Most Read Contributor in South Africa, September 2016
On 1 July 2013, the Minister of Labour announced that, with
effect from 1 July 2013, the earnings threshold in the Basic
Conditions of Employment Act (BCEA), which operates to exclude
employees earning above the threshold from certain BCEA
entitlements and protections, will increase from the current
R183,008 per annum to R193,805 per annum, an increase of
Employees earning above this threshold are excluded from working
time protections such as maximum ordinary working hours, meal
intervals, limits on how much overtime they are permitted to work,
enhanced rates of pay for overtime work and work on Sundays,
minimum rest intervals, and access to transport for night work,
The increase in the threshold will therefore operate to extend
these BCEA working time protections to those employees who are
currently earning between R183,008 and R193,805. Employers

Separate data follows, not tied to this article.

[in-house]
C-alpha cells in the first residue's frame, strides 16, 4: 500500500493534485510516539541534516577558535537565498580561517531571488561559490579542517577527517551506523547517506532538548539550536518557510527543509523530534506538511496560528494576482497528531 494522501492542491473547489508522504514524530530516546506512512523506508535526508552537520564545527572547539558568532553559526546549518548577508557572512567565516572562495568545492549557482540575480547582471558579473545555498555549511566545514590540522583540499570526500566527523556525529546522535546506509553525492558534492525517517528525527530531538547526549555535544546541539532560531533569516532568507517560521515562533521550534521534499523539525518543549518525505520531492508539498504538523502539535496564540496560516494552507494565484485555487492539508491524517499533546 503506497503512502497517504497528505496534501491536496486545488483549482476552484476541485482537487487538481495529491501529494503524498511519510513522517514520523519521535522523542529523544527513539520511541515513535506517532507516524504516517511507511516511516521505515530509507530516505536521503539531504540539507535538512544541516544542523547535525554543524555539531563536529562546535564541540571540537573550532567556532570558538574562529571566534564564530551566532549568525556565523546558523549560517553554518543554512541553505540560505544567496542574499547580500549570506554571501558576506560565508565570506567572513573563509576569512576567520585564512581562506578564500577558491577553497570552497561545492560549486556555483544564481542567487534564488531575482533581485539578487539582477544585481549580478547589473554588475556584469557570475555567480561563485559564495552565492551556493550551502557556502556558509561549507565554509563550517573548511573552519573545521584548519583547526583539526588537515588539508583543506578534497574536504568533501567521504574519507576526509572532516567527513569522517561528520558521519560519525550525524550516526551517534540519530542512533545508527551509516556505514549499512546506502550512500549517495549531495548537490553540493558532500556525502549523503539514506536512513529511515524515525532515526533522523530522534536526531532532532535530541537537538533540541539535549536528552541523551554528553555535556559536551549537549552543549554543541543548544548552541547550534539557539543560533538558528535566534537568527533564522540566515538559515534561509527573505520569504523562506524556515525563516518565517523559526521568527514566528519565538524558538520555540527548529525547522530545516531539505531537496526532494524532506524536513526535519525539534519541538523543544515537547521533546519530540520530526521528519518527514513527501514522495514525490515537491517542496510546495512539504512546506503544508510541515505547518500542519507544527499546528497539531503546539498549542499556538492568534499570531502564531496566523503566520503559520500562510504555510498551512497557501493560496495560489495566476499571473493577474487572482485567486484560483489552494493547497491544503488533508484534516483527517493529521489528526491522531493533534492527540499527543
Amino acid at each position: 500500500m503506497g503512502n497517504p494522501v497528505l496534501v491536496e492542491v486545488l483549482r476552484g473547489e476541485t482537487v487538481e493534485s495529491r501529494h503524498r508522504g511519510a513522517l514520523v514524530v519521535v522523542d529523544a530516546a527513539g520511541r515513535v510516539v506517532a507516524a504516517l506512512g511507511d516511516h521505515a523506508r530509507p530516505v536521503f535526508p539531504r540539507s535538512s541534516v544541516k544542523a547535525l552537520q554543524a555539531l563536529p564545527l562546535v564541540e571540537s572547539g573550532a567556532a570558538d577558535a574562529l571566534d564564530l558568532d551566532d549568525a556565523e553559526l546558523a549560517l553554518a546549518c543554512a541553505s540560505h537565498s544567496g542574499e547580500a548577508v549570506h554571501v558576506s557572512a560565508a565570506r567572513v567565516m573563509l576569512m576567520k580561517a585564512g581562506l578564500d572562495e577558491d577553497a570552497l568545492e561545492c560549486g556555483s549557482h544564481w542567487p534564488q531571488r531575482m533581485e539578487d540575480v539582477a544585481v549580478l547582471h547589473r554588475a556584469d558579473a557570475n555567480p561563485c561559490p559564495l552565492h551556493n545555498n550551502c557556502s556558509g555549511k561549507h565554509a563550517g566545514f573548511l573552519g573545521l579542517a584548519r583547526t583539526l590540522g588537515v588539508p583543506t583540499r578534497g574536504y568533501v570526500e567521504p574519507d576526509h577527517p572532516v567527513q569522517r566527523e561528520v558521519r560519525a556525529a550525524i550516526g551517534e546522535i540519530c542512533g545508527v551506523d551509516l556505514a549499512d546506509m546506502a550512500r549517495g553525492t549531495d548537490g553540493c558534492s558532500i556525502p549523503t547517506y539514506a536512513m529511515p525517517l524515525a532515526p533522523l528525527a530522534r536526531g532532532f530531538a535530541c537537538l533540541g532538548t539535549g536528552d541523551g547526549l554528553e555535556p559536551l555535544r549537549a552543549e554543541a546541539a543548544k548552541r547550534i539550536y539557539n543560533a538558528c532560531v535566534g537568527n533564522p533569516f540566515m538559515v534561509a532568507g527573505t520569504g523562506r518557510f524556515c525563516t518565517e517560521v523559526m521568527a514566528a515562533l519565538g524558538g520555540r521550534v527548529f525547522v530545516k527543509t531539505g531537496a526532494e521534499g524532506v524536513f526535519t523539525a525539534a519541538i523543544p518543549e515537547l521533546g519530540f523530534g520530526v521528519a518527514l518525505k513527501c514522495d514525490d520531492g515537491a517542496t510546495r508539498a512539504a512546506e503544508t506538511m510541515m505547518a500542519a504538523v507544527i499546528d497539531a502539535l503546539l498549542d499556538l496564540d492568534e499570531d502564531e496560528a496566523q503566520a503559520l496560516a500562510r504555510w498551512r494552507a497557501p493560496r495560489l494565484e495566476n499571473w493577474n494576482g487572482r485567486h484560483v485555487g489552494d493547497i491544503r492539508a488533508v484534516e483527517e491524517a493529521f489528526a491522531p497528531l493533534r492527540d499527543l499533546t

employing workers who earn in this range may therefore need to
review their working time arrangements with these employees and
payrolls to make sure they are still compliant.
What constitutes "earnings" for purposes of the
threshold remains unchanged. It is 'the regular
annual remuneration before deductions, i.e. income tax, pension,
medical and similar payments but excluding similar payments
(contributions) made by the employer in respect of the employee:
Provided that subsistence and transport allowances received,
achievement awards and payments for overtime worked shall not be
regarded as remuneration'.
Employers should also generally take care to avoid
unintentionally granting their employees contractual rights (over
and above the statutory rights) to these BCEA working time
protections - otherwise employees whose earnings increase beyond
the threshold, which would ordinarily result in them no longer
being entitled to the statutory working time protections, may end
up still being entitled to the protections because their contracts
(entered into at a time when they earned less than the threshold)
inadvertently give them contractual rights thereto.
The content of this article is intended to provide a general
guide to the subject matter. Specialist advice should be sought
about your specific circumstances.
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